In a paper on ecological politics of industry published in Oct. 08   , Gabriel states: “We need a downright third industrial revolution. (…) Environmental Policy must become the motor for innovations, because in this century ecology will become economy.” See also the Conference Factor X with Gabriel’s and other’s statements. On 29th Oct. 08, Gabriel confirms: „The financial market in its present form, with its extremely short-termed perspective, is the opposite of what we need, in order to deal with the tasks ahead. Therefore a consequent policy of sustainability is the answer to the present financial crisis.”

His cabinet published a report of sustainability in Oct. 08. Gabriel: “The report underpins how crucial a long-term oriented environment policy will be for the development of an economy and society that lasts into the future. The federal government has to design the future in a more determined manner with integrated, crossover strategies and has to make long-term perspectives a decisive factor of politics.” Press Release (German)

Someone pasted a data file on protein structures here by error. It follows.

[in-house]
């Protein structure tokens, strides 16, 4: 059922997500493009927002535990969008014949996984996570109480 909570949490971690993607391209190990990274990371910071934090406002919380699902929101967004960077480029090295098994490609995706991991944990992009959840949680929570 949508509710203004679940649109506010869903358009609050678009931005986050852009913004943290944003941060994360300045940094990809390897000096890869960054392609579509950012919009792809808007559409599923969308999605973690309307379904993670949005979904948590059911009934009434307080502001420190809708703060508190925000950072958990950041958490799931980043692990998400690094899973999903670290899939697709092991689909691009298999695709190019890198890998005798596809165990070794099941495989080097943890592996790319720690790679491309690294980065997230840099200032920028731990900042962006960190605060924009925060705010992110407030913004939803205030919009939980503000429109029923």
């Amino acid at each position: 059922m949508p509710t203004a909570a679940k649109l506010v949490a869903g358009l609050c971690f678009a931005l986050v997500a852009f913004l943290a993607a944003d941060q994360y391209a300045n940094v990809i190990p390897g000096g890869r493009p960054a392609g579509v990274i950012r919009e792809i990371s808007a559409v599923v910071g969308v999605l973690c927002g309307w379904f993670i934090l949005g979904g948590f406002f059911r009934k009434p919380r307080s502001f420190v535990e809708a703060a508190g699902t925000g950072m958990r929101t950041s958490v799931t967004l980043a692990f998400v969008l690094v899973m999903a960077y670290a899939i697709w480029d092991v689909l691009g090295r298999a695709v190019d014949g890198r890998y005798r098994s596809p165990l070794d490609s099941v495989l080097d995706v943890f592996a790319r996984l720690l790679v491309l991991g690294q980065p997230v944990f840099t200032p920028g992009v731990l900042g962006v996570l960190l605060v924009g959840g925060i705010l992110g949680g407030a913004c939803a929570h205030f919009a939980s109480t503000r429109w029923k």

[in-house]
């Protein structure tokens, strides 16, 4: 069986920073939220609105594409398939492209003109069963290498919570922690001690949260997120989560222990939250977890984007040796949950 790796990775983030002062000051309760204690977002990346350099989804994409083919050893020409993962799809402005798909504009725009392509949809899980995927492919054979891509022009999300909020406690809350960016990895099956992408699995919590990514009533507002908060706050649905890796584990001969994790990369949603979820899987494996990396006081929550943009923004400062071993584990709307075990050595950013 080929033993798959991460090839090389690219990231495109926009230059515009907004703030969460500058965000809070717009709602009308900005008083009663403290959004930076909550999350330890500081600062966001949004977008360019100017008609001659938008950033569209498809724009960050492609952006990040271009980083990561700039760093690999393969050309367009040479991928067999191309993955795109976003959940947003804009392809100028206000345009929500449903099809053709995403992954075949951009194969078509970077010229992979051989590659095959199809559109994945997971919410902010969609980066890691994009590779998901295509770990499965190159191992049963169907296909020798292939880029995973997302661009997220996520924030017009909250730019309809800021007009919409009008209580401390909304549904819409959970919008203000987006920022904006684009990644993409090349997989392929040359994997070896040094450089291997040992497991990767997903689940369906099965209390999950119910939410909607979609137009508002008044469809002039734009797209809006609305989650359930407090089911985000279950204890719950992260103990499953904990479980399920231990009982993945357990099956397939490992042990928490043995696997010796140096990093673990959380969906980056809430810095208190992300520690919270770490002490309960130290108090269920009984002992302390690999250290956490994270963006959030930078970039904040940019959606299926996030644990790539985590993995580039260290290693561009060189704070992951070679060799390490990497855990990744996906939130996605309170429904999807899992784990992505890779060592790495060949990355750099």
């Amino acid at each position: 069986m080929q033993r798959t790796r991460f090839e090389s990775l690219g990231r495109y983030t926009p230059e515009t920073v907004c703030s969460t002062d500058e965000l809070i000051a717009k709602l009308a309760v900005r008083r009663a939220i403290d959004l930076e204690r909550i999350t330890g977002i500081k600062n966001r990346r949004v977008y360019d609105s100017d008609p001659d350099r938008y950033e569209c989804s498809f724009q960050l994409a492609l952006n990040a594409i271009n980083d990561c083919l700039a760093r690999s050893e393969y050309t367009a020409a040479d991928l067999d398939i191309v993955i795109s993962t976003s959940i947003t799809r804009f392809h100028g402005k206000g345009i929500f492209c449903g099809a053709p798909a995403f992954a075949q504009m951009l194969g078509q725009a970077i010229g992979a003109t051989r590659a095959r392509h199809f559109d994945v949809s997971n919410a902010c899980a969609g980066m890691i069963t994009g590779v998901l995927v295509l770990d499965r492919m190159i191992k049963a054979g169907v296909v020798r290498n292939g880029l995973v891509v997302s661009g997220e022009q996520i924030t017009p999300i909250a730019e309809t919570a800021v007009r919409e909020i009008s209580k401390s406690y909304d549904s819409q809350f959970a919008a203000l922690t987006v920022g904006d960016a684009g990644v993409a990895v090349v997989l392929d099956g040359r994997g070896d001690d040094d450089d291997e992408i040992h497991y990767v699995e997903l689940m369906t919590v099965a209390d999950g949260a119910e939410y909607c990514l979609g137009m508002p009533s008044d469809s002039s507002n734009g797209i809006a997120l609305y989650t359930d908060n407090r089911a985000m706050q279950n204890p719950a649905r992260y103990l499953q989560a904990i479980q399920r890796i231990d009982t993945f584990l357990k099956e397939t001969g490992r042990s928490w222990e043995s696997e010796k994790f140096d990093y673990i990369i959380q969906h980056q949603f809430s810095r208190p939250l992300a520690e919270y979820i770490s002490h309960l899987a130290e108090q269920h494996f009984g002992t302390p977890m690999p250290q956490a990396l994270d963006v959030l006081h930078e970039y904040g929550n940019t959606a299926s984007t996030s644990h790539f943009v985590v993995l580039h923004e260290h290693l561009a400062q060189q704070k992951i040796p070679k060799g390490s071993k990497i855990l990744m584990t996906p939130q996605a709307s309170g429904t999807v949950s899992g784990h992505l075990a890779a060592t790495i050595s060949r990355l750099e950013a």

The Minister for the Environment seems convinced, but then he supports new coal plants and coal subsidies in the context of financial crisis. Not convinced of Gabriel’s sustainability, his colleagues from the ministry of finances and of economy have proposed a package to curb on economy in Germany.  Only one of the 15 measures is seriously combining market stimulus with green investments.

b) The Stimulus Package